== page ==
Despite those little bumps in the road that touring abroad can bring, such as organising a precious half hour of rehearsal time and then losing it when a grumpy local prefers to go off and have their lunch, yesterday went pretty well, and I played the great man’s Prelude in C (BWV547) on the “Bach” organ in the Thomaskirche after the evening service yesterday.  This is not an instrument from Bach’s time, but rather a modern reconstruction of the instrument he would have used, and very light and bright it is too, fun to play.

At lunchtime the choir had gathered around Bach’s tomb in the church to perform Singet dem Herrn, an extraordinary piece of writing that positively fizzes around the ether, while I sat in the main body of the building and listened, the better to get a feel for what that music might have sounded like back in the day.  Experiencing music in the place for which it was written – Monteverdi Vespers in St. Mark’s, the Fantasia on a theme of Thomas Tallis at Gloucester – is never less than hugely informative.

Informative too was the Stasi Museum, which is housed here in the same rooms where it lived until its collapse in 1989, so much so that the furniture, fixtures and fittings, and even, according to those who were unfortunate enough to be taken inside, the smell remain from former days.  I had not quite realised that every East German citizen was allocated to a regional office and observed as a matter of course, that this was not a case of keeping suspected dissidents in line, but a matter of the monitoring of an entire population.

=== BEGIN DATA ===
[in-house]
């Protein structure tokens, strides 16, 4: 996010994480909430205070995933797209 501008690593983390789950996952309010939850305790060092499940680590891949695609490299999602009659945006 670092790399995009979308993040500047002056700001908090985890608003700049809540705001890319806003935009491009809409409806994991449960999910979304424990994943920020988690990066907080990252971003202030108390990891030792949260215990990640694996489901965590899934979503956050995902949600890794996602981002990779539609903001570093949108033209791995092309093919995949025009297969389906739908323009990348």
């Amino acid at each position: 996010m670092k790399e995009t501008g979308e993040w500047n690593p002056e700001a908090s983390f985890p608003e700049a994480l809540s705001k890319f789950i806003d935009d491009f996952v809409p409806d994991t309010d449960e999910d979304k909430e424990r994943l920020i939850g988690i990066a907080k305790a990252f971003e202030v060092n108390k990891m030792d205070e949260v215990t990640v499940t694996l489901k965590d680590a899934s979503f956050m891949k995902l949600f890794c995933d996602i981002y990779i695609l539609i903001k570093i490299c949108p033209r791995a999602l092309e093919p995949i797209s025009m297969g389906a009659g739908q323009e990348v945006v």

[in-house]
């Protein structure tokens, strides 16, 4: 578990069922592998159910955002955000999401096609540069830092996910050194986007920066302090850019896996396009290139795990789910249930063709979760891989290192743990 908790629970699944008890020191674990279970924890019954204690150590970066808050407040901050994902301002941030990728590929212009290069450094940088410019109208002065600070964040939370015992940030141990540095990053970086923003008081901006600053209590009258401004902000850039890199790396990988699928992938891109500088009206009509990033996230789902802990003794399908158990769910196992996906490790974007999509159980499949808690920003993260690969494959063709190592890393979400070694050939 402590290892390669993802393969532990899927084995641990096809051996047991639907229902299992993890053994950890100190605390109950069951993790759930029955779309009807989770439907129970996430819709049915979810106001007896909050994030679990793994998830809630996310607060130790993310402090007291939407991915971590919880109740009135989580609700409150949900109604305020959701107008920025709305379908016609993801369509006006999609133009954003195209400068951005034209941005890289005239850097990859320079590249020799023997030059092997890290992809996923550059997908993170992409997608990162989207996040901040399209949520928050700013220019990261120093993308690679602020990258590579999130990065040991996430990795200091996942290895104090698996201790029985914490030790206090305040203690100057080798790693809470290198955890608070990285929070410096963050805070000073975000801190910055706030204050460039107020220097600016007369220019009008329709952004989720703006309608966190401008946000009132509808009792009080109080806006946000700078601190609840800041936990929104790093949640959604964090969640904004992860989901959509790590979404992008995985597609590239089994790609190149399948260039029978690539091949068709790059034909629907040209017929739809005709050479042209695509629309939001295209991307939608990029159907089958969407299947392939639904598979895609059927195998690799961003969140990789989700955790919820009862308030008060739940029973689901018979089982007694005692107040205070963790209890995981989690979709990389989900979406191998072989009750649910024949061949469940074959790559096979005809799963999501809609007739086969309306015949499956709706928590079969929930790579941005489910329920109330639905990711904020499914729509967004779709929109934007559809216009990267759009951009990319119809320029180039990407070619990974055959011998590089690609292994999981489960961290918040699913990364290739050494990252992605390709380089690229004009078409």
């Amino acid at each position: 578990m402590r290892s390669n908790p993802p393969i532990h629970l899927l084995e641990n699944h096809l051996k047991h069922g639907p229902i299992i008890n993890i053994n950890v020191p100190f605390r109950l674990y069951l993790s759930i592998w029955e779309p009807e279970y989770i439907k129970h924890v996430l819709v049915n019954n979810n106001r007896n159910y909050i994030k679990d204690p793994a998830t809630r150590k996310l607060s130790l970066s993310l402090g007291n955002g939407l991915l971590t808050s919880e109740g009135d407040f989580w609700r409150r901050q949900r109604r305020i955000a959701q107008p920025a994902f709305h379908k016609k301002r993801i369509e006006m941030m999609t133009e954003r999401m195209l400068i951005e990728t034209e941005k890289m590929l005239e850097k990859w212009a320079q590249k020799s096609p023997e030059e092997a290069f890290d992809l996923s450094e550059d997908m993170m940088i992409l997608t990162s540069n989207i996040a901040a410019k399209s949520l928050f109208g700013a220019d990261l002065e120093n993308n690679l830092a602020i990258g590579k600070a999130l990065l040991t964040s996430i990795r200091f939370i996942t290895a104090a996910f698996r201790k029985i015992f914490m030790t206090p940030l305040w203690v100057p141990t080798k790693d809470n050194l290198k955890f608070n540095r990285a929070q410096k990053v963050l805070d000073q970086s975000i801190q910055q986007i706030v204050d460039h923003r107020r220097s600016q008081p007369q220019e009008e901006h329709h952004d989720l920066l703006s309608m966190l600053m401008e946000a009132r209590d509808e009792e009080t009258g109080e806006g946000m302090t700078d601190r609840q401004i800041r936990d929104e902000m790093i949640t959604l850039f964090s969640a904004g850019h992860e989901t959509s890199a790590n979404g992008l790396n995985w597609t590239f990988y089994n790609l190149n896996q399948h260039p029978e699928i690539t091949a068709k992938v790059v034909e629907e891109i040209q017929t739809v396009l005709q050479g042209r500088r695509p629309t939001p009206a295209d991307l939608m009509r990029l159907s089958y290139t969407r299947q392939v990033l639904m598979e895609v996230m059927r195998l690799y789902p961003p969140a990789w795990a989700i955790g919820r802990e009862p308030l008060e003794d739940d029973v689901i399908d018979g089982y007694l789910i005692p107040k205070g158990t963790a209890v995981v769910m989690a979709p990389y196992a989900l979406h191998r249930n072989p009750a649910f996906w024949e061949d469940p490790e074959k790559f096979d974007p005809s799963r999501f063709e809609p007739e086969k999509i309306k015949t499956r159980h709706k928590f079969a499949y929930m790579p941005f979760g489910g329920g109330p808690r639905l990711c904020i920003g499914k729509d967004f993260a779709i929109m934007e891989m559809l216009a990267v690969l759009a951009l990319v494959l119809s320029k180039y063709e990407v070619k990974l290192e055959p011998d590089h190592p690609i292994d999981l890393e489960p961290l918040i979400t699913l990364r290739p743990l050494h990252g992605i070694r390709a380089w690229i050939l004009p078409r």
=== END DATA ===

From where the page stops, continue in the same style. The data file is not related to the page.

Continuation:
Much of it is frightening in the extreme – cameras in motorway signs to monitor every car that used the motorways, equipment for steaming open and resealing letters (apparently the cash taken from envelopes from the West in the run up to Christmas practically kept the economy afloat), secret execution sites, sealed scent samples, recruiting of school children, fake post offices…the list goes on.  A certain Russian leader used to work in the Dresden office, apparently, which reminds me that I must get to visit the famous spire at Salisbury one day.

It would be naïve to think that this kind of thing does not still happen on a daily basis, just with a much lighter touch, but to see its apparatus in the hands of an oppressive regime is shocking, made me think of Shostakovich and his many less canny contemporaries.  Should anybody be observing this particular tourist today, he is going to saunter around Leipzig, take in a museum or two, browse some shop windows and then write some music in the shadow of the statue of Bach.